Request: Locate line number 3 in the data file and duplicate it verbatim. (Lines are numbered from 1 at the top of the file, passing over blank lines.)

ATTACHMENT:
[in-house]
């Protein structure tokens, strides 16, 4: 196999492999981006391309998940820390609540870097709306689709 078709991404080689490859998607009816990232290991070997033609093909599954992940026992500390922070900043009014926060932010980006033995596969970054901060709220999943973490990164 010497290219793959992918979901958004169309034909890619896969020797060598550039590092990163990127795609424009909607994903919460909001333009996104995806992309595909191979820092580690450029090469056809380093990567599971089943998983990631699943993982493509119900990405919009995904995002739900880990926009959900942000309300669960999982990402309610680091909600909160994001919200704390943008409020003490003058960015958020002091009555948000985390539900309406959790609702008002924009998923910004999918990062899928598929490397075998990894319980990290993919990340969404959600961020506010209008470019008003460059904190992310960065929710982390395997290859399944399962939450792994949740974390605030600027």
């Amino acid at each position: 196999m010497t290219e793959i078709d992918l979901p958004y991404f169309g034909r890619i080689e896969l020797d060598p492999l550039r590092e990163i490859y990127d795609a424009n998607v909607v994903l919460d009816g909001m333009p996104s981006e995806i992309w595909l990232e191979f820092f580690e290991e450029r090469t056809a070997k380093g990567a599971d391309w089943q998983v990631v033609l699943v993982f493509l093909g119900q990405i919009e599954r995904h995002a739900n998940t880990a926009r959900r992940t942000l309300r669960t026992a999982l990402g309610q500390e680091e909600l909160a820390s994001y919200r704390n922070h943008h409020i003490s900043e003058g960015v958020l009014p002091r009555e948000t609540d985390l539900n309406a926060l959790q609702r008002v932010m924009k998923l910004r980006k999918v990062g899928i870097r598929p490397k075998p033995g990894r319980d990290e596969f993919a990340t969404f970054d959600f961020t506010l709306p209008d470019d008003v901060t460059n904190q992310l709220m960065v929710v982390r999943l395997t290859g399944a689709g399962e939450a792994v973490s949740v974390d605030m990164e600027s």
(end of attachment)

């Amino acid at each position: 196999m010497t290219e793959i078709d992918l979901p958004y991404f169309g034909r890619i080689e896969l020797d060598p492999l550039r590092e990163i490859y990127d795609a424009n998607v909607v994903l919460d009816g909001m333009p996104s981006e995806i992309w595909l990232e191979f820092f580690e290991e450029r090469t056809a070997k380093g990567a599971d391309w089943q998983v990631v033609l699943v993982f493509l093909g119900q990405i919009e599954r995904h995002a739900n998940t880990a926009r959900r992940t942000l309300r669960t026992a999982l990402g309610q500390e680091e909600l909160a820390s994001y919200r704390n922070h943008h409020i003490s900043e003058g960015v958020l009014p002091r009555e948000t609540d985390l539900n309406a926060l959790q609702r008002v932010m924009k998923l910004r980006k999918v990062g899928i870097r598929p490397k075998p033995g990894r319980d990290e596969f993919a990340t969404f970054d959600f961020t506010l709306p209008d470019d008003v901060t460059n904190q992310l709220m960065v929710v982390r999943l395997t290859g399944a689709g399962e939450a792994v973490s949740v974390d605030m990164e600027s």